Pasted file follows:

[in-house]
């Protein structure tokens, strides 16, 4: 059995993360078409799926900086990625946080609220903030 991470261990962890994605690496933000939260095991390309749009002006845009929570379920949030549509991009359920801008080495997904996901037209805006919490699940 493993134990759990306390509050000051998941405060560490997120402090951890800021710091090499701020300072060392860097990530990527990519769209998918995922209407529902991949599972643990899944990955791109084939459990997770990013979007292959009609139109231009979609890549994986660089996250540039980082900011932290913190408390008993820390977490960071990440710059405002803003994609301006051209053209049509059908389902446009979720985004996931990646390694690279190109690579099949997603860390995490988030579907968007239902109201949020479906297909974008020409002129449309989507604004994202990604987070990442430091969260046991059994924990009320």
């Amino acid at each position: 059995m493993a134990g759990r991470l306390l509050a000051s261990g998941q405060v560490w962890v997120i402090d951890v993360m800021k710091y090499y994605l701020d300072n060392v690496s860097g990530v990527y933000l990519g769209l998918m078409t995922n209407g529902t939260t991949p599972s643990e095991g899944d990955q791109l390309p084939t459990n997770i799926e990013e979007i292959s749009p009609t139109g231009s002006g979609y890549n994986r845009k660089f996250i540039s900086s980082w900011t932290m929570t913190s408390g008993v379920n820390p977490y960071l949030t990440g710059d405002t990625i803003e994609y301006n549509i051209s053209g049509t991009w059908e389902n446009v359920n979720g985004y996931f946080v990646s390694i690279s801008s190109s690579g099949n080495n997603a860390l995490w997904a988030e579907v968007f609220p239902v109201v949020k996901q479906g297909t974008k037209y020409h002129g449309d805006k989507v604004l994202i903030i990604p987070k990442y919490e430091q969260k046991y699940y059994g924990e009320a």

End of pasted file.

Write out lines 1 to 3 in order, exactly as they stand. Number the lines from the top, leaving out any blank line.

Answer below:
[in-house]
């Protein structure tokens, strides 16, 4: 059995993360078409799926900086990625946080609220903030 991470261990962890994605690496933000939260095991390309749009002006845009929570379920949030549509991009359920801008080495997904996901037209805006919490699940 493993134990759990306390509050000051998941405060560490997120402090951890800021710091090499701020300072060392860097990530990527990519769209998918995922209407529902991949599972643990899944990955791109084939459990997770990013979007292959009609139109231009979609890549994986660089996250540039980082900011932290913190408390008993820390977490960071990440710059405002803003994609301006051209053209049509059908389902446009979720985004996931990646390694690279190109690579099949997603860390995490988030579907968007239902109201949020479906297909974008020409002129449309989507604004994202990604987070990442430091969260046991059994924990009320």
């Amino acid at each position: 059995m493993a134990g759990r991470l306390l509050a000051s261990g998941q405060v560490w962890v997120i402090d951890v993360m800021k710091y090499y994605l701020d300072n060392v690496s860097g990530v990527y933000l990519g769209l998918m078409t995922n209407g529902t939260t991949p599972s643990e095991g899944d990955q791109l390309p084939t459990n997770i799926e990013e979007i292959s749009p009609t139109g231009s002006g979609y890549n994986r845009k660089f996250i540039s900086s980082w900011t932290m929570t913190s408390g008993v379920n820390p977490y960071l949030t990440g710059d405002t990625i803003e994609y301006n549509i051209s053209g049509t991009w059908e389902n446009v359920n979720g985004y996931f946080v990646s390694i690279s801008s190109s690579g099949n080495n997603a860390l995490w997904a988030e579907v968007f609220p239902v109201v949020k996901q479906g297909t974008k037209y020409h002129g449309d805006k989507v604004l994202i903030i990604p987070k990442y919490e430091q969260k046991y699940y059994g924990e009320a």